Saturday, March 31, 2012

That's the Story

While Stand Your Ground laws in Florida and elsewhere have come under fire (not entirely undeserved) in the wake of the killing of Trayvon Martin, it seems to me that there are three other factors at work here, and it is their intersection where the trouble lies. The three culprits are jumping to conclusions, discretion and covering one's ass. These are surprisingly common. So much so, perhaps, that we really don't pay much attention to them.

Just to get it out the way, let's stipulate that George Zimmerman is being less than completely honest with his version of events. This shouldn't come as a surprise. There don't seem to be any eyewitnesses to the whole event, the other interested party can't contradict his version of events and a slightly different understanding of what happened could land him behind bars for a few years. While Zimmerman may, in fact, be entirely on the up and up, my personal philosophy of "never take someone at face value when you understand that the have a reason to lie to you," tells me to be skeptical.

According to the city manager of Sanford, Florida, Zimmerman was not arrested the night that he shot Trayvon Martin because: “By Florida statute, law enforcement was PROHIBITED from making an arrest based on the facts and circumstances they had at the time.” (Emphasis his.) This is almost certainly flatly incorrect. But it is likely that for one reason or another, they wanted to believe his version of events. And this has nothing to do with Florida. When I was training to be a security guard for a summer job back in college, our instructor (who loved to go off on tangents) basically mapped out for us best way to shoot someone dead in our homes and not be charged for it - in a nutshell: create a plausible self-defense scenario. Law enforcement, we were told, would want to believe us, and so giving them reasons to was a viable strategy.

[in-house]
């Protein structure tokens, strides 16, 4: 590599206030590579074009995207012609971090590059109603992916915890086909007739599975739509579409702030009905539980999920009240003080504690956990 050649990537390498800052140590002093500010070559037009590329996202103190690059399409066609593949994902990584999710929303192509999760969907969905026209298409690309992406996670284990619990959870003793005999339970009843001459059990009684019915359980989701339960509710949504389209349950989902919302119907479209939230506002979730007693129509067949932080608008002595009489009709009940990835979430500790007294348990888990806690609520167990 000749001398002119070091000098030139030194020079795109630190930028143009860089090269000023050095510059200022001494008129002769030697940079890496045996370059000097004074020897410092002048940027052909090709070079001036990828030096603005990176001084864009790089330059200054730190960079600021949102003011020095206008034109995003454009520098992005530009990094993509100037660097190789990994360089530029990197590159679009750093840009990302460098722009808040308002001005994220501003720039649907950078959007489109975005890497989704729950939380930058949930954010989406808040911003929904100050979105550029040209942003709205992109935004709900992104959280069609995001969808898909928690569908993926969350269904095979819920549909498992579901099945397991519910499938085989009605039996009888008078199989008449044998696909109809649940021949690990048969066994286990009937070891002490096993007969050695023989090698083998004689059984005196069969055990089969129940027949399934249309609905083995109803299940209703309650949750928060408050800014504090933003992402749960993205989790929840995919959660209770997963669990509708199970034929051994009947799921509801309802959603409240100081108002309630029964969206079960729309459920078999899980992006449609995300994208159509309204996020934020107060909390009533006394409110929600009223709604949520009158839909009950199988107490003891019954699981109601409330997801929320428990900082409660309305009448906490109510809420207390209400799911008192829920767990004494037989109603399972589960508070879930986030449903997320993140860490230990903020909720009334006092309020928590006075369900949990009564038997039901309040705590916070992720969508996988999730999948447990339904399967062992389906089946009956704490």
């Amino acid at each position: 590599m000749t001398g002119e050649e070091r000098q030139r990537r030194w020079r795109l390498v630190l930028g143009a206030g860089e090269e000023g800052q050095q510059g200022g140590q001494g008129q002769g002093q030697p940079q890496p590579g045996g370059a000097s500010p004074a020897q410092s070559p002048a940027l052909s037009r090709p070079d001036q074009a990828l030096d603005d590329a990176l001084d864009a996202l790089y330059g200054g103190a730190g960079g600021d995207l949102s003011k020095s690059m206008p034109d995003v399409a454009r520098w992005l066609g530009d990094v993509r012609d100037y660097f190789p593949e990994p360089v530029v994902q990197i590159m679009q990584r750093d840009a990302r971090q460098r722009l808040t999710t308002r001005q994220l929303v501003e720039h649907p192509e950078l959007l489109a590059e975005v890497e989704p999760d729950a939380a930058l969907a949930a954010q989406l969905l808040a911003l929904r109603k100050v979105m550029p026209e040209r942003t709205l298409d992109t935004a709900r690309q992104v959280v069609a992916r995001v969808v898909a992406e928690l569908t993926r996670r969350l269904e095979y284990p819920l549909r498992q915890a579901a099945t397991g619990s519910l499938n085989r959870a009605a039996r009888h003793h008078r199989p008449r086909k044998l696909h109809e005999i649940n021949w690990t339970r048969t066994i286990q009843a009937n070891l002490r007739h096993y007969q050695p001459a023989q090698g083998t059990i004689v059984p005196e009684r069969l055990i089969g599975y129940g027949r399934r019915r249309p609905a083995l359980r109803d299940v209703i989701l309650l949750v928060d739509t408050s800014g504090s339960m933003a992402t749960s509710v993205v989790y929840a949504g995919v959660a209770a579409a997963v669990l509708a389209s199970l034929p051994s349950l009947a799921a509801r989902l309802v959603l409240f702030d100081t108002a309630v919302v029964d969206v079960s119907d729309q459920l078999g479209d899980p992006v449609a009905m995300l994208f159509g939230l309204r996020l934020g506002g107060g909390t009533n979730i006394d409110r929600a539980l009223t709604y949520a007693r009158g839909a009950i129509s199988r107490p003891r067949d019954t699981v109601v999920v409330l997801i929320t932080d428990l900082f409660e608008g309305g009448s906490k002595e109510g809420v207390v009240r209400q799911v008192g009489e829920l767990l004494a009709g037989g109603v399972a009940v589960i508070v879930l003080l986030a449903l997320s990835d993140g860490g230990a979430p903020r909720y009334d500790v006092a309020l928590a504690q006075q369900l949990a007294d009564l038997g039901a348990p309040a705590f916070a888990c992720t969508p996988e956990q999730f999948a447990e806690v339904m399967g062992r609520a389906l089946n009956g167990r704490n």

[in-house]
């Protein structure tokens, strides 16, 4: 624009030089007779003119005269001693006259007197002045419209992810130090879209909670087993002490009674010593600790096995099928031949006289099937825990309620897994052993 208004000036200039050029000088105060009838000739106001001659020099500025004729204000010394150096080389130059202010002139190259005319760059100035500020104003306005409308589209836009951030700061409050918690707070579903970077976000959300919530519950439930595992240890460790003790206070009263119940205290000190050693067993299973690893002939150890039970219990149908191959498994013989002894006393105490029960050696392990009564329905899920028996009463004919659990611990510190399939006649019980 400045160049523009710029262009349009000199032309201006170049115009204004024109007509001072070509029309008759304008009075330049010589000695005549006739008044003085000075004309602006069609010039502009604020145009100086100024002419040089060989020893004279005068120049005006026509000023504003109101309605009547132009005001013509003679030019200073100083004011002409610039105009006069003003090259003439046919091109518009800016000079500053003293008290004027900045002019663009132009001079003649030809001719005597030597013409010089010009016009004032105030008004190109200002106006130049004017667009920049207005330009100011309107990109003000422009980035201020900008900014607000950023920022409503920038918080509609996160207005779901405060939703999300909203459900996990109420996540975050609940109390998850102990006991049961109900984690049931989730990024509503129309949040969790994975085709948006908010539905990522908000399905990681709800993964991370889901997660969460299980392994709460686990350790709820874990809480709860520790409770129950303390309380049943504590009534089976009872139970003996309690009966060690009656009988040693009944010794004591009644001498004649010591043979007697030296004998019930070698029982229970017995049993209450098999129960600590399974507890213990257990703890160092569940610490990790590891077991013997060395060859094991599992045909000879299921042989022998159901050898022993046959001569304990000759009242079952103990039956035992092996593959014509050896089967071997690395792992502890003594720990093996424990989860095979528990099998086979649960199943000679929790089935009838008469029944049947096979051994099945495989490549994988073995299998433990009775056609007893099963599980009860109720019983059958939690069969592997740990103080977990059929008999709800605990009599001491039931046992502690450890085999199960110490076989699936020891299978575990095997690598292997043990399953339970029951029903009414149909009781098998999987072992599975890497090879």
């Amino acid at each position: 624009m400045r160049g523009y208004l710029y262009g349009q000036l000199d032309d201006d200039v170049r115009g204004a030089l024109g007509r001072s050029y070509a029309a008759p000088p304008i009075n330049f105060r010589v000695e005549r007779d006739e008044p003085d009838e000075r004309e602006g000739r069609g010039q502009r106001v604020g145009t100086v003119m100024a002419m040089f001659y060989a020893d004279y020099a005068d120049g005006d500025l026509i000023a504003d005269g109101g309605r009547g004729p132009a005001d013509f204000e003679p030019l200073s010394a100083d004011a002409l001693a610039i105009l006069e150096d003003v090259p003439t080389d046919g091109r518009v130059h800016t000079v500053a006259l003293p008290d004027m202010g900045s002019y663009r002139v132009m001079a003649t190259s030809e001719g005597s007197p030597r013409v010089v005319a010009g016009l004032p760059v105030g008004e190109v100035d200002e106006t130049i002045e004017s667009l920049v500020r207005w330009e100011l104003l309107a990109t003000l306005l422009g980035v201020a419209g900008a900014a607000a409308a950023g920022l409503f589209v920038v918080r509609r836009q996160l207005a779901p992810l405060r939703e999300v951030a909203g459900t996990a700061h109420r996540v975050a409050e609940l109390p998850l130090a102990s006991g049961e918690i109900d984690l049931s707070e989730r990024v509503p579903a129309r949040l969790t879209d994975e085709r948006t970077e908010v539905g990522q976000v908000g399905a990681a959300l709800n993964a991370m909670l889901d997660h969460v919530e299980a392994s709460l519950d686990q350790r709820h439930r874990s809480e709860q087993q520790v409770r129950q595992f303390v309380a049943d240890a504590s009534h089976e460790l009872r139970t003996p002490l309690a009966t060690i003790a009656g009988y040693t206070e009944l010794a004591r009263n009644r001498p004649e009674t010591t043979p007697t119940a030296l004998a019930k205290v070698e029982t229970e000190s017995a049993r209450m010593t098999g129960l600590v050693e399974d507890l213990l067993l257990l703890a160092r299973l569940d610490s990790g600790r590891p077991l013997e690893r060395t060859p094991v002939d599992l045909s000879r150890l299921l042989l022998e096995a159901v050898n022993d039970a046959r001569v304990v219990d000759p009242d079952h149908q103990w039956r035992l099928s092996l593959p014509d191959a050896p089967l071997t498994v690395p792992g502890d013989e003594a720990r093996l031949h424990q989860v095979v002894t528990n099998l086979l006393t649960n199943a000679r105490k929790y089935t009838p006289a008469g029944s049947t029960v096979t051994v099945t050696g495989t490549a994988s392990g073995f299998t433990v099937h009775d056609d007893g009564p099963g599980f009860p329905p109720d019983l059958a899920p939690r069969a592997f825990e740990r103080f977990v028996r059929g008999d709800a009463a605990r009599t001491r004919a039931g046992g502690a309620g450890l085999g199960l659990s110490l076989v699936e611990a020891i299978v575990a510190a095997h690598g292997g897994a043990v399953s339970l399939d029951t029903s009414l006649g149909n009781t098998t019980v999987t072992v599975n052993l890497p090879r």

This works because law enforcement agencies often have fairly broad discretion in whether or not to go forward with a case. There isn't an iron-clad handbook that details, for any given circumstance where a crime may have been committed, whether or not Probable Cause for arrest exists. Police Officers are no less individuals than anyone else, and what looks mightily suspicious to one may be completely normal to another. And even though it's a fairly low standard, not everything reaches it. By the same token, an anonymous leaker is said to have told ABC news that the state attorney's office said that there wasn't enough evidence to secure a conviction, and so they instructed an officer who was suspicious of Zimmerman's story not to pursue the case any further.

And this normally works - but when it doesn't, the wagons start circling. Police work depends on a certain level of trust from the community, and so police agencies often become alarmed at anything that might erode that trust. Such as the suggestion that they made a mistake in judgement, or exercised their discretion a bit too broadly. Which takes us back to the city manager's statement, which is clearly designed to let the police off the hook by implying that the way Florida statute was written, that law enforcement was simply doing what they had to.

Discretion on the part of law enforcement is nearly a necessity. It doesn't take long for things to go off the rails when that description is taken away. Every so often another absurd story comes along where a lack of discretion on the part of law enforcement leads to everyone looking like idiots. And as for people jumping to conclusions and covering their asses; you're more likely to stop tomorrow's sunrise than you are to ever eradicate them from human nature. So where does that leave us? Well, it leaves us with the realization that what happened to Trayvon Martin isn't unique, and that we can't rely on national outcry to put an end to it. Instead, we're going to have to keep a more watchful eye on the watchmen. Which isn't a new idea. Although really taking it seriously might be.

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